Eve Hersh: What inspired you to join the Girls Ed board?
Rai Farrelly: I have been involved as a board member for Girls Education International for five or six years. My memory of how I became involved with Girls Ed is a little fuzzy. What I know for sure is that the founders, Lizzy Scully and Heidi Wirtz, are friends of mine through our shared love of climbing and adventure. The three of us also volunteered together for the HERA Foundation, an organization dedicated to raising awareness about ovarian cancer and fundraising for out-of-the-box research.
I have always been motivated by social justice causes ranging in scope from health and education, to the environment and animal rights. Joining the Girls Ed board seemed like a natural fit for me because I have always been compelled to rally behind human rights issues, but especially those specific to marginalized and underrepresented populations (e.g., women, girls, refugee populations, etc.). Access to education is included in the United Nations Bill of Human Rights, and promoting this basic human right internationally is an easy cause to fight for – it’s something many of us take for granted, yet so many people around the world have limited to no access to formal education.
EH: And what about Project Wezesha, what moved you to begin this venture?
RF: In addition to my penchant for social justice, I also love traveling. I see the world through a new lens after every trip I take and I feel like these international experiences give me important information about the world – about humans and all the various ways in which we interact with one another. This love of travel and observing human behavior is part of what brought me to Tanzania, where I began my work as the co-founder of Project Wezesha.
In 2007, I began teaching English to women with refugee status from Burundi. None of these women had been afforded the opportunity to acquire print literacy in any language. They had limited formal education due to civil war in their country, which caused them and their families to flee for refuge in Tanzania. A friend and colleague of mine, Tamrika Khvtisiashvilli, introduced me to a Tanzanian man who was about to open a school in Western Tanzania, close to the refugee camps that my students called home for many years. I jumped at the opportunity to work with this school as an English language teacher educator and curriculum designer. However, when I arrived – there was no school in place, no teachers to train and generally, not much for me to do besides be a visitor.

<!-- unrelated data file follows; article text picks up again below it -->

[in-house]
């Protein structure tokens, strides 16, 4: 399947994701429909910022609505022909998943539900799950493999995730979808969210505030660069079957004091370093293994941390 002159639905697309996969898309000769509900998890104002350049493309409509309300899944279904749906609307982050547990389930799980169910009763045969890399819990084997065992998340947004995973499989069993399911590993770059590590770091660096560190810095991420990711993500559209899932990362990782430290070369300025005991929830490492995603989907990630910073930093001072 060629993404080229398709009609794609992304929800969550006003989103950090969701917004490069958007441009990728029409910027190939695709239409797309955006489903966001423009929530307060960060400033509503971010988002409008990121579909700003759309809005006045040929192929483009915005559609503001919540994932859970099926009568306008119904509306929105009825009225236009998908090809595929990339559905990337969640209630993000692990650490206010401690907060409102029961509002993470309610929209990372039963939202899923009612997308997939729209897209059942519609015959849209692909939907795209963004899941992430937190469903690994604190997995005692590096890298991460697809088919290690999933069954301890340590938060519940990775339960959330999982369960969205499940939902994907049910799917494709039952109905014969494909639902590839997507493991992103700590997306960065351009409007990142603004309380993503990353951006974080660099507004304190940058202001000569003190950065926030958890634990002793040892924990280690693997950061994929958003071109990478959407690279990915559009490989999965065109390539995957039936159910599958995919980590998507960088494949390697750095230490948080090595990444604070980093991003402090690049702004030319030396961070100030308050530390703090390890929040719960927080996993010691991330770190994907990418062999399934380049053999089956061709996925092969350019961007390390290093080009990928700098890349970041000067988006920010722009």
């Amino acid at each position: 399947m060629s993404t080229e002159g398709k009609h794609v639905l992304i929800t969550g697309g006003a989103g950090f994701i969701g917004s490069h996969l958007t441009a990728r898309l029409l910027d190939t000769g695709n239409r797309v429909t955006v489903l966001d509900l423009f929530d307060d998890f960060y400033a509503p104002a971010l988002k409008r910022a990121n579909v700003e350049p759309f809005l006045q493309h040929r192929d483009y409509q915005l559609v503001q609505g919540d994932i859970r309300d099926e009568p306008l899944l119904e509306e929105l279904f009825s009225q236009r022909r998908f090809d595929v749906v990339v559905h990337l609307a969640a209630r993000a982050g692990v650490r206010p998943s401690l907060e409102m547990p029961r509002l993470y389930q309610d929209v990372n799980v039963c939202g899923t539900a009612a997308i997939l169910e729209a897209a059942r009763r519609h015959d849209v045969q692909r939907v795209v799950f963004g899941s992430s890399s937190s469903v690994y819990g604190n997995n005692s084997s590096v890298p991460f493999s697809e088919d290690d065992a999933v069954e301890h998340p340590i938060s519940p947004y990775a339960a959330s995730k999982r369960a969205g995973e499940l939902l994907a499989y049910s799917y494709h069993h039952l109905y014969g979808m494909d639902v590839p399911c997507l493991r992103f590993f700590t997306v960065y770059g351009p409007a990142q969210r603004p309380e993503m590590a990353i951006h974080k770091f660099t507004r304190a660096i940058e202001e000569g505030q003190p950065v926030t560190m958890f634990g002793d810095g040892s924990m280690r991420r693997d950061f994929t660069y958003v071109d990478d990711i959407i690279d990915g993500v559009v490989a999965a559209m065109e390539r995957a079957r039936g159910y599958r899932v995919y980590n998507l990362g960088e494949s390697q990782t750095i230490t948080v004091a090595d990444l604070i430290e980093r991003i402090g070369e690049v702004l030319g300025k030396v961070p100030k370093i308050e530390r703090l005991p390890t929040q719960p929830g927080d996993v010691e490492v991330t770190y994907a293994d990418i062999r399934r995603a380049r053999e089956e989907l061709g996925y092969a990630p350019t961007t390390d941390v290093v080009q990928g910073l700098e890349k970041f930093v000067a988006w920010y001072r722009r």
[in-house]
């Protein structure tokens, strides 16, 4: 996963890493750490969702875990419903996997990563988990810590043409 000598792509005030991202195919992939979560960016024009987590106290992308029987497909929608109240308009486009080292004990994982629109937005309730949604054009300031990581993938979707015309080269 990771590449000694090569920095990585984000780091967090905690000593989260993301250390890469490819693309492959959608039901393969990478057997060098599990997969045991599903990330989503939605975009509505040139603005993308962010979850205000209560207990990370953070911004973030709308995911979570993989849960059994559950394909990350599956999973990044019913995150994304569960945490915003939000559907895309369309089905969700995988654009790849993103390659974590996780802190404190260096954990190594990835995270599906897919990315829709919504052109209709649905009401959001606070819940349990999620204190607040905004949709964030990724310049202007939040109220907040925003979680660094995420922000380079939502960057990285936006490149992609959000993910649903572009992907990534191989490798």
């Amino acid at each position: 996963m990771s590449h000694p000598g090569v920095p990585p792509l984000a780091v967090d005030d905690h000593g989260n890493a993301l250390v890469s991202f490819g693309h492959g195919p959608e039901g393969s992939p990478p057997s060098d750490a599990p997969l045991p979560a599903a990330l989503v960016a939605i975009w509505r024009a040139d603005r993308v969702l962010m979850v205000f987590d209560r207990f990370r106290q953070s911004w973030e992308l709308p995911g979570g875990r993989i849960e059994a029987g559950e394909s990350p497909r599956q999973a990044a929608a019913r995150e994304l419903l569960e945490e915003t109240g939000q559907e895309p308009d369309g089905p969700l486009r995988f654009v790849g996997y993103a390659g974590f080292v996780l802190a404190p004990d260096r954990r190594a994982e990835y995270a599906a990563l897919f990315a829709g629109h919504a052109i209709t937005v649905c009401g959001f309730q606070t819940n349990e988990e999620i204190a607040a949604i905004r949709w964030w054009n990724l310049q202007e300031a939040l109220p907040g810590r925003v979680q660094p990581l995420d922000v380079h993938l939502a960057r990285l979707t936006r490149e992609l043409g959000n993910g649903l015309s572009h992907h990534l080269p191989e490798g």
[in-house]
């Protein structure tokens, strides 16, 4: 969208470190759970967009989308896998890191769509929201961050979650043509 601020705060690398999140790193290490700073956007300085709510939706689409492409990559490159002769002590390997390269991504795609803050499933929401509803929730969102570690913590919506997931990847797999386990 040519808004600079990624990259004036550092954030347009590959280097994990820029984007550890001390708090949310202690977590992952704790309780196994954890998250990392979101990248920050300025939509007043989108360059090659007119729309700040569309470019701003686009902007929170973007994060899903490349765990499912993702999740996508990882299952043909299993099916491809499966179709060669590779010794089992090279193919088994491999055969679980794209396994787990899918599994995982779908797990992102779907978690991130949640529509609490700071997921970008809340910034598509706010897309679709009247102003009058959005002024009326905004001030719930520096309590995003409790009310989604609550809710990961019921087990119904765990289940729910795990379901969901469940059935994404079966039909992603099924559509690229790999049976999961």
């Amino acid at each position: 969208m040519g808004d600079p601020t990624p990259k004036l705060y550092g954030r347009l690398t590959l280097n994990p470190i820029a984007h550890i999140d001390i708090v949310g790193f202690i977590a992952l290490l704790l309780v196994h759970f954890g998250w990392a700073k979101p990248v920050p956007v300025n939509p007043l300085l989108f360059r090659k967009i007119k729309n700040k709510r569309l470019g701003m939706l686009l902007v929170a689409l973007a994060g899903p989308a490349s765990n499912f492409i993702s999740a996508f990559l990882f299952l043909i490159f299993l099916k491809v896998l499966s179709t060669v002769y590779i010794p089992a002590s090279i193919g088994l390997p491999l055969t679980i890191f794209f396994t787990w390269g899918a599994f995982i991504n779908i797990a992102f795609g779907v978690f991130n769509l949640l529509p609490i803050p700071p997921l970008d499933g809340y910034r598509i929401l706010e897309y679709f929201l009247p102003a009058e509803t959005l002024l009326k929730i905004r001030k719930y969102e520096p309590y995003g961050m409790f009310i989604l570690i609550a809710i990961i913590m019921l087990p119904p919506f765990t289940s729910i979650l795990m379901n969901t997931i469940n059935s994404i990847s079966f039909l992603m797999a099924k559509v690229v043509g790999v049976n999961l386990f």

I made the most of this experience, however. I visited Burundi, I traveled to the refugee camps and delivered pictures and money from my students to their families, I visited Gombe National Park, and I observed several secondary school classes in the Kigoma region. Over the course of the five weeks I was in Kigoma, I befriended several Tanzanians – most importantly Lucas Lameck. He was my friend, translator, and guide while I was there. By the end of the trip, I asked Lucas to help me identify five children that I could assist with secondary school fees. He located five youngsters that showed both motivation and need: Edina, Diana, Hindu, Ismael and France. The following year, I returned to Tanzania to visit the students and Lucas. On that trip, Lucas and I walked to the neighboring village of Mgaraganza to offer support to the village leaders. I suggested that I could return home and fundraise to build an additional classroom on their overcrowded primary school. My offer was kindly refused, but, Chief Bitata asked if I would be able to support them in building the village’s first secondary school. I naively said “Of course!”
That summer, in 2009, Lucas and I formed Project Wezesha. We made plans for how to move forward with this ambitious plan. We met with the village leaders and we brainstormed further. In the months that followed, back in the US, I began fundraising. I returned a year later–to the surprise of the villager–with $12,000 to start building. In addition to the school building, we also added a scholarship program through which we currently support 27 students. We are also partnering with Girls Education International this year to launch a new Girls Ed Tanzania program, which will support 30 girls attending secondary school in rural Kigoma.
It’s definitely a labor of love. There is a lot that goes into this endeavor, from crossing cultures and navigating business in another country to constantly thinking of ways to raise enough funds to build 16 classrooms and support students in school. The travel to and from is long, but the time in country is so rewarding. I think I’ll be going to Tanzania for the rest of my life!
EH: Can you describe your experience in these roles, and how they’ve impacted you?